********************************************************************************************************************************************************

Heat the sugar in a 4-quart saucepan over medium heat until it is melted and golden amber in color (see note above). Remove from the heat and, stirring constantly, slowly add a bit of the cream and corn syrup mixture to the caramel: It will fizzle, pop, and spurt. Stir until well combined, then add a little more and stir. Keep adding the cream a little at a time until all of it is incorporated.

Return the pan to medium-high heat and add the milk. Bring to a rolling boil and boil for 4 minutes. Remove from the heat and gradually whisk in the cornstarch slurry.

Bring back to a boil over medium-high and cook, stirring with a heatproof spatula, until slightly thickened, about 1 minute. Remove from the heat. If any caramel flecks remain, pour the mixture through a sieve.

Chill
Gradually whisk the hot milk mixture into the cream cheese mixture until smooth. Pour the mixture into a 1-gallon Ziploc freezer bag and submerge the sealed bag in the ice bath. Let stand, adding more ice as necessary, until cold, about 30 minutes.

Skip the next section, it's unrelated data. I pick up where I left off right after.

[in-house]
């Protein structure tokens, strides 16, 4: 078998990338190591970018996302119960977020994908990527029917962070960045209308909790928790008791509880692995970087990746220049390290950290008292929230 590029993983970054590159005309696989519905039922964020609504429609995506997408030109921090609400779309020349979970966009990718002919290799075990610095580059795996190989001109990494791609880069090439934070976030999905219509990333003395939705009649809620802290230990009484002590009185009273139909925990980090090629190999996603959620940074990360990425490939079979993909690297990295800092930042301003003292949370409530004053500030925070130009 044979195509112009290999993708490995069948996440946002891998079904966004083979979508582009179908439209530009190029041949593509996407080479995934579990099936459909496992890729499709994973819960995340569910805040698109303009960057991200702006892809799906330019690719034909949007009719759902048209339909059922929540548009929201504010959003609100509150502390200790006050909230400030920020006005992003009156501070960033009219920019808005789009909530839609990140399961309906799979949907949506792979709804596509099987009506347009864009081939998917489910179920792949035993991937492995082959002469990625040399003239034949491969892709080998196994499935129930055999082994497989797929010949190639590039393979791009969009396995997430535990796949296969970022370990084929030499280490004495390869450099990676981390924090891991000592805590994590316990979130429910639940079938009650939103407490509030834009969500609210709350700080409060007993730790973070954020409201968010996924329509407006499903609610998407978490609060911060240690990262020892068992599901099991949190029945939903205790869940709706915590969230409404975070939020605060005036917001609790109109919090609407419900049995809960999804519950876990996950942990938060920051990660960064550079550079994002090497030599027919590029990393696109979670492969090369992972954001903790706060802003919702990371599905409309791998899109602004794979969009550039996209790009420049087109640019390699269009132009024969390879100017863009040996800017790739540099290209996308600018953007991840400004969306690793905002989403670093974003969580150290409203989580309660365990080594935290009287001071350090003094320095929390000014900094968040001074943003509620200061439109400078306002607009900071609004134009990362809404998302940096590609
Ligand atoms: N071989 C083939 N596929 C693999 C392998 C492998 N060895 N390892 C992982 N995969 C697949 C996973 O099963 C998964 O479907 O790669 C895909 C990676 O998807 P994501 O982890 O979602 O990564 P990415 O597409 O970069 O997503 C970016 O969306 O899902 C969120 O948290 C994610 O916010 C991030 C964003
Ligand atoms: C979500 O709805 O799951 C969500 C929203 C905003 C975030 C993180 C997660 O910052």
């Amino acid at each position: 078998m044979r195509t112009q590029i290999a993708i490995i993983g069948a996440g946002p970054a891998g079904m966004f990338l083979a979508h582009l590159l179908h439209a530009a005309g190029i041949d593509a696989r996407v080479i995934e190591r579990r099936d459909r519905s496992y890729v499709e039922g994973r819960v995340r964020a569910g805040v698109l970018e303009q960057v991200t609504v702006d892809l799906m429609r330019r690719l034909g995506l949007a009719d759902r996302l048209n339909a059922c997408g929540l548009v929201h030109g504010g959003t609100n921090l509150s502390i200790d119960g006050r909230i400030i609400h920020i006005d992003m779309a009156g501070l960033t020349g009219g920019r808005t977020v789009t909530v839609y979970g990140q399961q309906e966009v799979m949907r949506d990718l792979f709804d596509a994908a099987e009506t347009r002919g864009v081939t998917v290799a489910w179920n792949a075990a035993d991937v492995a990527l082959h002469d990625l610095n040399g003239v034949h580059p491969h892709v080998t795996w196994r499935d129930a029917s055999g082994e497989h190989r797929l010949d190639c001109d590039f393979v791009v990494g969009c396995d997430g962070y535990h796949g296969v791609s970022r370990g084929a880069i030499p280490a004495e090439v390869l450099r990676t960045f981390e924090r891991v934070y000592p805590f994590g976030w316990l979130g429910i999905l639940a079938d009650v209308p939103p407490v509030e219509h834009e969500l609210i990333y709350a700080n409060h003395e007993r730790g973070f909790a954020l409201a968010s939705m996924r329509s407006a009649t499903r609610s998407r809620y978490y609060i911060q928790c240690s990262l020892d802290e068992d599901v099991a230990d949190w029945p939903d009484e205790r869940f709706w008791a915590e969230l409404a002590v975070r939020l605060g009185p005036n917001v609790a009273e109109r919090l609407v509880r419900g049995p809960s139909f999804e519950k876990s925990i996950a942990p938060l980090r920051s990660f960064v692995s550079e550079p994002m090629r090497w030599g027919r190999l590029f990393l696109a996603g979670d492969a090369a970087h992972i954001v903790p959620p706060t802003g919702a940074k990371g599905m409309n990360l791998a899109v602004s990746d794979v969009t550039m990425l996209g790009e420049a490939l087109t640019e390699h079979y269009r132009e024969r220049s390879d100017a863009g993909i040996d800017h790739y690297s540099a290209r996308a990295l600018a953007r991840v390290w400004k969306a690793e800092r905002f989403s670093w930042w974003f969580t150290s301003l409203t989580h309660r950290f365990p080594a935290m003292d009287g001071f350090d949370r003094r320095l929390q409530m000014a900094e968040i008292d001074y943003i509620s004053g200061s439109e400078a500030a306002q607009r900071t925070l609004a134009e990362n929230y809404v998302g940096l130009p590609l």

Freeze
Pour the ice cream base into the frozen canister and spin until thick and creamy.  Just before the ice cream is done, add the peanuts and chocolate chunks and spin until mixed in.

Gnocchi with peas, mushrooms, and truffle oil

15 Jul

Summer is truly here in Massachusetts and with it comes bountiful, fresh, local produce. I am lucky to have close friends who belong to a CSA/farm share and invite me to participate in their weekly “harvest” dinners utilizing this amazing summer produce! (I obviously contribute dessert) An added bonus of their CSA is that they are allowed to go out to the farm in western Massachusetts to pick seasonal fruits and vegetables. I was fortunate enough the other week to be invited along to “pick our own” peas and strawberries!

And by pick peas and strawberries I really mean that I ate at least 2 for every 1 I picked… (strawberry stained hands not pictured below)

Inspired by a recent gnocchi and pea dish at Sportello in Boston, I decided to emulate it with my freshly picked and shelled peas!  I had never made gnocchi before but decided it couldn’t be that hard…turns out it is a littler harder than I expected, especially when you don’t have the right equipment.